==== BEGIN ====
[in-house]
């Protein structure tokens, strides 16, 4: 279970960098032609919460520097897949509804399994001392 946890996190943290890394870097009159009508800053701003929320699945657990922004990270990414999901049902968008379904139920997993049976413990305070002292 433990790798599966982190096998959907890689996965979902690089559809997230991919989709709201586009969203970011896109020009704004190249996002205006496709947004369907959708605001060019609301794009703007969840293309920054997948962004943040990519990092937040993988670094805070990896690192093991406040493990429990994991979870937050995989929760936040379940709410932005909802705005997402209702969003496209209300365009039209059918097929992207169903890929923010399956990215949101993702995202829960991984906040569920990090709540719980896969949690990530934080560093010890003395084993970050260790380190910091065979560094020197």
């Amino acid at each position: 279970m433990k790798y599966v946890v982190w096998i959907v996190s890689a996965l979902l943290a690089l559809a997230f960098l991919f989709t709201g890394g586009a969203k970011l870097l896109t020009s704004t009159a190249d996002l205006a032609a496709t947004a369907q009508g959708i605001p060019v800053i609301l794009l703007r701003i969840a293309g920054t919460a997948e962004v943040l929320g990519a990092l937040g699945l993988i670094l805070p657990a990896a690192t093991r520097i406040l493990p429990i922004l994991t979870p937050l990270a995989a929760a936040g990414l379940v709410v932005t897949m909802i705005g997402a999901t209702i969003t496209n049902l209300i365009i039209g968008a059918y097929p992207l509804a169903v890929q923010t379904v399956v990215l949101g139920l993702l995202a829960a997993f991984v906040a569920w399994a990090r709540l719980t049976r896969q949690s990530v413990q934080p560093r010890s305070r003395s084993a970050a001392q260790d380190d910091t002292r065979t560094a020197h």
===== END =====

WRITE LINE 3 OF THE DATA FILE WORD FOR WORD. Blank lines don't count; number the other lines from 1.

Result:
């Amino acid at each position: 279970m433990k790798y599966v946890v982190w096998i959907v996190s890689a996965l979902l943290a690089l559809a997230f960098l991919f989709t709201g890394g586009a969203k970011l870097l896109t020009s704004t009159a190249d996002l205006a032609a496709t947004a369907q009508g959708i605001p060019v800053i609301l794009l703007r701003i969840a293309g920054t919460a997948e962004v943040l929320g990519a990092l937040g699945l993988i670094l805070p657990a990896a690192t093991r520097i406040l493990p429990i922004l994991t979870p937050l990270a995989a929760a936040g990414l379940v709410v932005t897949m909802i705005g997402a999901t209702i969003t496209n049902l209300i365009i039209g968008a059918y097929p992207l509804a169903v890929q923010t379904v399956v990215l949101g139920l993702l995202a829960a997993f991984v906040a569920w399994a990090r709540l719980t049976r896969q949690s990530v413990q934080p560093r010890s305070r003395s084993a970050a001392q260790d380190d910091t002292r065979t560094a020197h």